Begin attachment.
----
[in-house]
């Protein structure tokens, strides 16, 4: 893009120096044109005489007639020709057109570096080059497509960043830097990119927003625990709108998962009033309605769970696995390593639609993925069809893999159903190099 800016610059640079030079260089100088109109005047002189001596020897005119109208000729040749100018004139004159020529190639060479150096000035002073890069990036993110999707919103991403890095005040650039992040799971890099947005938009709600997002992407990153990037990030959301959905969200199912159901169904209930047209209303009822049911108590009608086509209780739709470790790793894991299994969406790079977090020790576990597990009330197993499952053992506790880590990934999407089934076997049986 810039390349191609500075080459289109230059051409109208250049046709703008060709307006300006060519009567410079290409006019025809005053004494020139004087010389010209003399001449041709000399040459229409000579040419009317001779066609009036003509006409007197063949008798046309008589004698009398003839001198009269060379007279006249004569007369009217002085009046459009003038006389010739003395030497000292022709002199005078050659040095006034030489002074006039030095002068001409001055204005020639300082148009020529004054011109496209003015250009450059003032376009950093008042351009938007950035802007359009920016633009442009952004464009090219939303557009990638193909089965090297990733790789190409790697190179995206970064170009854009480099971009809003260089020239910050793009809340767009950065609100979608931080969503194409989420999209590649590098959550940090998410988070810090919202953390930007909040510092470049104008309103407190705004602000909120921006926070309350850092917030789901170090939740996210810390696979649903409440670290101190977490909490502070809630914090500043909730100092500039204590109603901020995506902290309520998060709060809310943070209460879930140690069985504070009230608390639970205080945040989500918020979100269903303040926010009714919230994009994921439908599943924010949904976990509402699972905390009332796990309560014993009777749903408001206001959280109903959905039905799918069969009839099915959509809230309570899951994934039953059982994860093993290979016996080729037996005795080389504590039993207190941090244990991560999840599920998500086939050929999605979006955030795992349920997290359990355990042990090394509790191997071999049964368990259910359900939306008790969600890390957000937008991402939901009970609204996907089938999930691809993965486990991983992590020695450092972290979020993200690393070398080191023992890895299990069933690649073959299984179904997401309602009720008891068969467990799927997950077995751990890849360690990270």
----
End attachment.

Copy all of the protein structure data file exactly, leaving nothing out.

[in-house]
């Protein structure tokens, strides 16, 4: 893009120096044109005489007639020709057109570096080059497509960043830097990119927003625990709108998962009033309605769970696995390593639609993925069809893999159903190099 800016610059640079030079260089100088109109005047002189001596020897005119109208000729040749100018004139004159020529190639060479150096000035002073890069990036993110999707919103991403890095005040650039992040799971890099947005938009709600997002992407990153990037990030959301959905969200199912159901169904209930047209209303009822049911108590009608086509209780739709470790790793894991299994969406790079977090020790576990597990009330197993499952053992506790880590990934999407089934076997049986 810039390349191609500075080459289109230059051409109208250049046709703008060709307006300006060519009567410079290409006019025809005053004494020139004087010389010209003399001449041709000399040459229409000579040419009317001779066609009036003509006409007197063949008798046309008589004698009398003839001198009269060379007279006249004569007369009217002085009046459009003038006389010739003395030497000292022709002199005078050659040095006034030489002074006039030095002068001409001055204005020639300082148009020529004054011109496209003015250009450059003032376009950093008042351009938007950035802007359009920016633009442009952004464009090219939303557009990638193909089965090297990733790789190409790697190179995206970064170009854009480099971009809003260089020239910050793009809340767009950065609100979608931080969503194409989420999209590649590098959550940090998410988070810090919202953390930007909040510092470049104008309103407190705004602000909120921006926070309350850092917030789901170090939740996210810390696979649903409440670290101190977490909490502070809630914090500043909730100092500039204590109603901020995506902290309520998060709060809310943070209460879930140690069985504070009230608390639970205080945040989500918020979100269903303040926010009714919230994009994921439908599943924010949904976990509402699972905390009332796990309560014993009777749903408001206001959280109903959905039905799918069969009839099915959509809230309570899951994934039953059982994860093993290979016996080729037996005795080389504590039993207190941090244990991560999840599920998500086939050929999605979006955030795992349920997290359990355990042990090394509790191997071999049964368990259910359900939306008790969600890390957000937008991402939901009970609204996907089938999930691809993965486990991983992590020695450092972290979020993200690393070398080191023992890895299990069933690649073959299984179904997401309602009720008891068969467990799927997950077995751990890849360690990270």